The ICJ calls for the convictions of Abdulrahman Al-Subaihi, Bandar Al-Nogithan and Abdulrahman Al-Rumaih, three prominent Saudi lawyers, to be quashed and for the Saudi authorities to end their sustained crackdown on lawyers and human rights defenders.
The ICJ also urges Saudi Arabia to ensure that the framework relating to the legal profession is reformed in line with international standards safeguarding the role and independence of the legal profession.
The three lawyers were convicted on 27 October 2014 by the Specialized Criminal Court of Riyadh, an exceptional Court established in 2008 to try terrorism-related cases.
Two of the lawyers were sentenced to five years’ imprisonment and a seven year travel ban.
The other lawyer was sentenced to eight years’ imprisonment and a ten year travel ban.
The sentences also included a prohibition on appearing in the media and using social media tools.
The three lawyers were found guilty of “disobeying the ruler”, “violating judicial integrity”, “contempt of courts and judicial independence” and, under article 6 of the 2007 Cybercrime law, “producing, preparing, sending or storing material that could endanger public order, religious values or public morals”.
The ICJ believes that both the charges and convictions of the three lawyers stem from the legitimate exercise of their right to freedom of opinion and expression, including by using social media to express their views on the judicial proceedings that many lawyers have been subjected to for criticizing the Ministry of Justice, as well as the failure of the Saudi authorities to reform the judiciary, including the process of selecting and appointing judges.
International standards clarify that, lawyers, like other citizens, have the right to take part in public discussion, including on matters pertaining to the rule of law, the administration of justice and the protection of human rights.
“The convictions of the three lawyers violate their right to freedom of expression and must be quashed. The Saudi authorities must put an immediate end to the ongoing crackdown on human rights defenders, lawyers and political activists,” said Said Benarbia, Director of the ICJ MENA Programme. “The very nature of the charges and sentences are a stark example of how the Saudi authorities have been using the judicial system, including exceptional courts, to suppress peaceful dissent and calls for reform in Saudi Arabia.”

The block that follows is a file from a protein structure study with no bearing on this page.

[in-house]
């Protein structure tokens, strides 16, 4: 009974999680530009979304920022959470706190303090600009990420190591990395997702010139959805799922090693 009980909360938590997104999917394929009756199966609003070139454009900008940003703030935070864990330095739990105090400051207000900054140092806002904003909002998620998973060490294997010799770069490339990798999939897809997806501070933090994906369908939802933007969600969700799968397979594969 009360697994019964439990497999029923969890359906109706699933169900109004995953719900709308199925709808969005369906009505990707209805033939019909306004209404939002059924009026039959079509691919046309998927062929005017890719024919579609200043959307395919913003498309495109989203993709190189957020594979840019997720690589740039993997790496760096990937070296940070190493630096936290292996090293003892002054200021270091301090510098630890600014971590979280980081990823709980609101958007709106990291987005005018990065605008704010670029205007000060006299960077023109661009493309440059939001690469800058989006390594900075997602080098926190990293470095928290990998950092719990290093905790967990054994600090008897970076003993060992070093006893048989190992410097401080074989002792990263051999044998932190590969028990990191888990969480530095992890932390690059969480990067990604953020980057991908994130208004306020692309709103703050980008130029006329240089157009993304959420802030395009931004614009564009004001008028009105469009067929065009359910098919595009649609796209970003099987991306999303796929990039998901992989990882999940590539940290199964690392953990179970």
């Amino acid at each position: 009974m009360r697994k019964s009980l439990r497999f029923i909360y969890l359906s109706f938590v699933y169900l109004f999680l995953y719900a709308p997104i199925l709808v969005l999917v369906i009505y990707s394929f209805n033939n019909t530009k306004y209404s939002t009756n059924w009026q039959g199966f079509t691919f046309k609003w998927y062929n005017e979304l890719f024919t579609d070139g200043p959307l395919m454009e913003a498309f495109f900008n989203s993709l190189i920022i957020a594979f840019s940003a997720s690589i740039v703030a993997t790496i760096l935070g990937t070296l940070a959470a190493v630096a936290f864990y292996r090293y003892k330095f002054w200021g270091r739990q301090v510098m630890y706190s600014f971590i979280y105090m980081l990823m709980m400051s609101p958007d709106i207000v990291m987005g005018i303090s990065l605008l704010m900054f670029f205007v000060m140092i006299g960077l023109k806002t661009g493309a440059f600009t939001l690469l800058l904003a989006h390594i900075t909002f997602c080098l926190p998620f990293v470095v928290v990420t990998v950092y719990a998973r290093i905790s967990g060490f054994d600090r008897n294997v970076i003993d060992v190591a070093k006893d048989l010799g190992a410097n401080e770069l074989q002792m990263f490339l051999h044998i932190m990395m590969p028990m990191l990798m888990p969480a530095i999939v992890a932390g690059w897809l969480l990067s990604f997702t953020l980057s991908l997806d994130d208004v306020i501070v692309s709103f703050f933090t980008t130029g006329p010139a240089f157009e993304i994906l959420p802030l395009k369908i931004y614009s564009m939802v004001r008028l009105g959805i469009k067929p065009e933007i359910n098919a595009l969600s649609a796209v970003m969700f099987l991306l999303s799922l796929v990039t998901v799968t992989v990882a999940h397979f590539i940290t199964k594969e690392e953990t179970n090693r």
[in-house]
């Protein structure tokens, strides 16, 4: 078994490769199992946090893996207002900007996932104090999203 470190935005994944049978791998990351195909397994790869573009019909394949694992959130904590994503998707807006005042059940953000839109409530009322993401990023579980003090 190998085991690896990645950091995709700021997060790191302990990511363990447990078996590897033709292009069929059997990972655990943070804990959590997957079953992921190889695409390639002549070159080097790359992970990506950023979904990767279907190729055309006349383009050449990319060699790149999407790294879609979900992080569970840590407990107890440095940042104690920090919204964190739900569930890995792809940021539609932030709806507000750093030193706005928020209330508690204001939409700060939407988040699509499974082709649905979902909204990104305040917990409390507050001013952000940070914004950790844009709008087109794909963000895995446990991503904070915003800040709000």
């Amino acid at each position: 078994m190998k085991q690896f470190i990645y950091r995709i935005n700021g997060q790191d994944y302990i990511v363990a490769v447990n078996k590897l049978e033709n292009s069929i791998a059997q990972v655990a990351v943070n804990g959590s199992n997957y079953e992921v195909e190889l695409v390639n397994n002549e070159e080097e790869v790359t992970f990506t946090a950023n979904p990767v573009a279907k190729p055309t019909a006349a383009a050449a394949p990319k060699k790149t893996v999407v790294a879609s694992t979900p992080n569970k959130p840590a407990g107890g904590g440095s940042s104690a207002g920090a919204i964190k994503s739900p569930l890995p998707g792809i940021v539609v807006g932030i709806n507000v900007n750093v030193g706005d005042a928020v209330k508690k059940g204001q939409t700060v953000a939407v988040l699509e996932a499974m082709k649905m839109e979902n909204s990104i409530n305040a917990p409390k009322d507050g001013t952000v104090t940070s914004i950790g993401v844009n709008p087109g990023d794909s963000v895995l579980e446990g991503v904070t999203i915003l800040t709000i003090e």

These convictions are the culmination of a long process of intimidation and harassment by the Saudi authorities against the three lawyers.
In June 2014, the First Instance Committee, a legal panel within the Ministry of Culture competent to review “offences of electronic or audio visual publications”, imposed a fine of more than one million Saudi Rials on the three lawyers for criticizing the judiciary and the Minster of Justice on social media.
On the same grounds, the three lawyers had their licences to practice law revoked by the disciplinary board in July.
The members of the disciplinary board are chosen by the Ministry of Justice, which the ICJ thus considers fails to meet the requirements of independence and impartiality as set forth by international standards, which aim to safeguard the independence of lawyers.
The ICJ believes that the proceedings against the lawyers are not only based on invalid grounds but that the procedures for the governance and discipline of lawyers also do not comply with international standards.
“The Saudi Code of Law Practice does not guarantee the independence of the legal profession,” said Matt Pollard, Head of the ICJ’s Centre for the Independence of Judges and Lawyers. “To the contrary, it subjects all lawyers to the effective control of the Minister of Justice.”
Under the Code, the Minister of Justice, among other things, grants lawyers the licence to practice (Article 7) and initiates disciplinary proceedings against lawyers, as well as choosing the members of the boards adjudicating disciplinary proceedings against lawyers.
The Code does not provide for the establishment of a self-governing professional association to represent the interests of lawyers and defend the independence and integrity of the legal profession.
“The Code of Legal Practice must be reformed, in consultation with the legal profession itself and in line with international standards,” Pollard added. “Saudi law must ensure that the legal profession is independent and self-governing, and that lawyers are able to carry out their professional duties without interference from the executive, such as through arbitrary disciplinary or criminal proceedings, similar to the proceedings against Abdulrahman Al-Subaihi, Bandar Al-Nogithan and Abdulrahman Al-Rumaih.”